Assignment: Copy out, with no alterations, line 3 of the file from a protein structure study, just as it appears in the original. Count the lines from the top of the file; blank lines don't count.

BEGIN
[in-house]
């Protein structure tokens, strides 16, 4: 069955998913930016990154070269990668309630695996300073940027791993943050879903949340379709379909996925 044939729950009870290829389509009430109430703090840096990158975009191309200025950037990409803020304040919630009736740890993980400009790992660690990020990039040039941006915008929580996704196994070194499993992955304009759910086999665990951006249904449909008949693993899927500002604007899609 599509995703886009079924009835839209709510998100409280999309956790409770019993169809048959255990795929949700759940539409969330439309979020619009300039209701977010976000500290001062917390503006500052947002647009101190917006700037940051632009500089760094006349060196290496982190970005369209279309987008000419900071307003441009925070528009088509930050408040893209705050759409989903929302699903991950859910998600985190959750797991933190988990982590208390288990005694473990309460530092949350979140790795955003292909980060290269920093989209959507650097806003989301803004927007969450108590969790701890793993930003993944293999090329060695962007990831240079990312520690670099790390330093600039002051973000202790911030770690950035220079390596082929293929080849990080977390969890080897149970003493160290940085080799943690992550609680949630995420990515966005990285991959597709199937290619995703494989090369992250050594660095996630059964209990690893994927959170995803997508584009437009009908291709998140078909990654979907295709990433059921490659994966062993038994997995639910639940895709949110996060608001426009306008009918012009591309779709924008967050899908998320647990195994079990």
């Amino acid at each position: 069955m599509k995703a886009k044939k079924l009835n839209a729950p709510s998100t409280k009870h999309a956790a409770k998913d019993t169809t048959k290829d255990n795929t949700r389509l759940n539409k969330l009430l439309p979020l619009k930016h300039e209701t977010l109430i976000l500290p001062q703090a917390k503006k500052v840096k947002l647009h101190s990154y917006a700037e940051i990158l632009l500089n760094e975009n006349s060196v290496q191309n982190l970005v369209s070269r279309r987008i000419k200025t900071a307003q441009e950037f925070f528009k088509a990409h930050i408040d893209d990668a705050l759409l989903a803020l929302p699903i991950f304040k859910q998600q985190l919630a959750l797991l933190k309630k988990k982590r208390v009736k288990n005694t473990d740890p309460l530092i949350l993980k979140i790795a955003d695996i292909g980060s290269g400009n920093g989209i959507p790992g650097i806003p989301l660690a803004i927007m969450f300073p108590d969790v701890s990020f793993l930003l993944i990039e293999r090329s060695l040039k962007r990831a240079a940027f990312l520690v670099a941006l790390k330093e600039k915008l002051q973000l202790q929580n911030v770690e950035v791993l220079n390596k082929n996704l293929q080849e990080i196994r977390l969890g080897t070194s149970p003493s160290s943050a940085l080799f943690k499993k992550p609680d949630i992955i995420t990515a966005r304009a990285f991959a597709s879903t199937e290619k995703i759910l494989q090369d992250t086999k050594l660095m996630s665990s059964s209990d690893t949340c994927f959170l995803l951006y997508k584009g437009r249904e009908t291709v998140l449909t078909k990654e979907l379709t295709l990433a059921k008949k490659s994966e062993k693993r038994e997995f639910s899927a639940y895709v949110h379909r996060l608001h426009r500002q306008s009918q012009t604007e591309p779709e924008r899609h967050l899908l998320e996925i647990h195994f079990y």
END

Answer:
């Amino acid at each position: 069955m599509k995703a886009k044939k079924l009835n839209a729950p709510s998100t409280k009870h999309a956790a409770k998913d019993t169809t048959k290829d255990n795929t949700r389509l759940n539409k969330l009430l439309p979020l619009k930016h300039e209701t977010l109430i976000l500290p001062q703090a917390k503006k500052v840096k947002l647009h101190s990154y917006a700037e940051i990158l632009l500089n760094e975009n006349s060196v290496q191309n982190l970005v369209s070269r279309r987008i000419k200025t900071a307003q441009e950037f925070f528009k088509a990409h930050i408040d893209d990668a705050l759409l989903a803020l929302p699903i991950f304040k859910q998600q985190l919630a959750l797991l933190k309630k988990k982590r208390v009736k288990n005694t473990d740890p309460l530092i949350l993980k979140i790795a955003d695996i292909g980060s290269g400009n920093g989209i959507p790992g650097i806003p989301l660690a803004i927007m969450f300073p108590d969790v701890s990020f793993l930003l993944i990039e293999r090329s060695l040039k962007r990831a240079a940027f990312l520690v670099a941006l790390k330093e600039k915008l002051q973000l202790q929580n911030v770690e950035v791993l220079n390596k082929n996704l293929q080849e990080i196994r977390l969890g080897t070194s149970p003493s160290s943050a940085l080799f943690k499993k992550p609680d949630i992955i995420t990515a966005r304009a990285f991959a597709s879903t199937e290619k995703i759910l494989q090369d992250t086999k050594l660095m996630s665990s059964s209990d690893t949340c994927f959170l995803l951006y997508k584009g437009r249904e009908t291709v998140l449909t078909k990654e979907l379709t295709l990433a059921k008949k490659s994966e062993k693993r038994e997995f639910s899927a639940y895709v949110h379909r996060l608001h426009r500002q306008s009918q012009t604007e591309p779709e924008r899609h967050l899908l998320e996925i647990h195994f079990y």